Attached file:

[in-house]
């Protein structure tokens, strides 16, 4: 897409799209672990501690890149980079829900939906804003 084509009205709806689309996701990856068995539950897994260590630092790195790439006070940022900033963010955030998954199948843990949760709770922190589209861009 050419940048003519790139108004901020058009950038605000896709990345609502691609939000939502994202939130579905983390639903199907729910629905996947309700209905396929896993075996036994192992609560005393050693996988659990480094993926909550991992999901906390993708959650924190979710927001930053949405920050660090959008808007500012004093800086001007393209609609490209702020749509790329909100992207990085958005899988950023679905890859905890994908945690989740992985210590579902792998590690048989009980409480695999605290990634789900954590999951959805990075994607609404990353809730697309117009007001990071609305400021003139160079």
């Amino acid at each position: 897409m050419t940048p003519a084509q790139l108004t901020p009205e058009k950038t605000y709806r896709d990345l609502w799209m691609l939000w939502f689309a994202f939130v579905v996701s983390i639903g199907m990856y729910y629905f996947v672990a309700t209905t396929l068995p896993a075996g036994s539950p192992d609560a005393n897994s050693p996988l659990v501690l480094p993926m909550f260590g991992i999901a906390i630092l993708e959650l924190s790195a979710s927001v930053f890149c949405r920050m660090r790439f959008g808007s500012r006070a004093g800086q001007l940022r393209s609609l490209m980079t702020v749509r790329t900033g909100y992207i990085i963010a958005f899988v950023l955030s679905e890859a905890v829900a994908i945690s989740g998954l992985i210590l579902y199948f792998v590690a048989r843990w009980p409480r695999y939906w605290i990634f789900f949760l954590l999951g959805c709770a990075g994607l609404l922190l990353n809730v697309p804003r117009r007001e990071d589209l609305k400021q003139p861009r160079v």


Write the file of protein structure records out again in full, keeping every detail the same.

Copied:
[in-house]
């Protein structure tokens, strides 16, 4: 897409799209672990501690890149980079829900939906804003 084509009205709806689309996701990856068995539950897994260590630092790195790439006070940022900033963010955030998954199948843990949760709770922190589209861009 050419940048003519790139108004901020058009950038605000896709990345609502691609939000939502994202939130579905983390639903199907729910629905996947309700209905396929896993075996036994192992609560005393050693996988659990480094993926909550991992999901906390993708959650924190979710927001930053949405920050660090959008808007500012004093800086001007393209609609490209702020749509790329909100992207990085958005899988950023679905890859905890994908945690989740992985210590579902792998590690048989009980409480695999605290990634789900954590999951959805990075994607609404990353809730697309117009007001990071609305400021003139160079």
């Amino acid at each position: 897409m050419t940048p003519a084509q790139l108004t901020p009205e058009k950038t605000y709806r896709d990345l609502w799209m691609l939000w939502f689309a994202f939130v579905v996701s983390i639903g199907m990856y729910y629905f996947v672990a309700t209905t396929l068995p896993a075996g036994s539950p192992d609560a005393n897994s050693p996988l659990v501690l480094p993926m909550f260590g991992i999901a906390i630092l993708e959650l924190s790195a979710s927001v930053f890149c949405r920050m660090r790439f959008g808007s500012r006070a004093g800086q001007l940022r393209s609609l490209m980079t702020v749509r790329t900033g909100y992207i990085i963010a958005f899988v950023l955030s679905e890859a905890v829900a994908i945690s989740g998954l992985i210590l579902y199948f792998v590690a048989r843990w009980p409480r695999y939906w605290i990634f789900f949760l954590l999951g959805c709770a990075g994607l609404l922190l990353n809730v697309p804003r117009r007001e990071d589209l609305k400021q003139p861009r160079v």